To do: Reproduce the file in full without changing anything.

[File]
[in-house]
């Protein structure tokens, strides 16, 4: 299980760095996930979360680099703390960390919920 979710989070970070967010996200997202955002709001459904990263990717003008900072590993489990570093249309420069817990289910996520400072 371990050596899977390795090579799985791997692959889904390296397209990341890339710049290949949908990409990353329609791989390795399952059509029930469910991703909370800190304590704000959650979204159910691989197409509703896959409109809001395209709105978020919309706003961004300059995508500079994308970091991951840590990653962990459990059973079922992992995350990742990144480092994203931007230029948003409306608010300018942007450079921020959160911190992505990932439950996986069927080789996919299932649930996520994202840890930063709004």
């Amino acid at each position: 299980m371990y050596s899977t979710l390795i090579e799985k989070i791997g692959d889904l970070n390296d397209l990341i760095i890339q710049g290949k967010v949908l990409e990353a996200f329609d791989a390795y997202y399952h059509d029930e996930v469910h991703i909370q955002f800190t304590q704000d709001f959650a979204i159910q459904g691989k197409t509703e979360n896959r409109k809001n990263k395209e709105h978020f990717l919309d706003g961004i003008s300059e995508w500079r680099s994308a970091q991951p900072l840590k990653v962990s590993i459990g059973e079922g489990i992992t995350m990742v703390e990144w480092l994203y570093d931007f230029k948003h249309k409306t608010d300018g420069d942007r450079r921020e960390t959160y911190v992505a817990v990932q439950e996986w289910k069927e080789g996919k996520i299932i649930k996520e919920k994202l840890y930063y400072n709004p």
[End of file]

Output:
[in-house]
């Protein structure tokens, strides 16, 4: 299980760095996930979360680099703390960390919920 979710989070970070967010996200997202955002709001459904990263990717003008900072590993489990570093249309420069817990289910996520400072 371990050596899977390795090579799985791997692959889904390296397209990341890339710049290949949908990409990353329609791989390795399952059509029930469910991703909370800190304590704000959650979204159910691989197409509703896959409109809001395209709105978020919309706003961004300059995508500079994308970091991951840590990653962990459990059973079922992992995350990742990144480092994203931007230029948003409306608010300018942007450079921020959160911190992505990932439950996986069927080789996919299932649930996520994202840890930063709004």
């Amino acid at each position: 299980m371990y050596s899977t979710l390795i090579e799985k989070i791997g692959d889904l970070n390296d397209l990341i760095i890339q710049g290949k967010v949908l990409e990353a996200f329609d791989a390795y997202y399952h059509d029930e996930v469910h991703i909370q955002f800190t304590q704000d709001f959650a979204i159910q459904g691989k197409t509703e979360n896959r409109k809001n990263k395209e709105h978020f990717l919309d706003g961004i003008s300059e995508w500079r680099s994308a970091q991951p900072l840590k990653v962990s590993i459990g059973e079922g489990i992992t995350m990742v703390e990144w480092l994203y570093d931007f230029k948003h249309k409306t608010d300018g420069d942007r450079r921020e960390t959160y911190v992505a817990v990932q439950e996986w289910k069927e080789g996919k996520i299932i649930k996520e919920k994202l840890y930063y400072n709004p």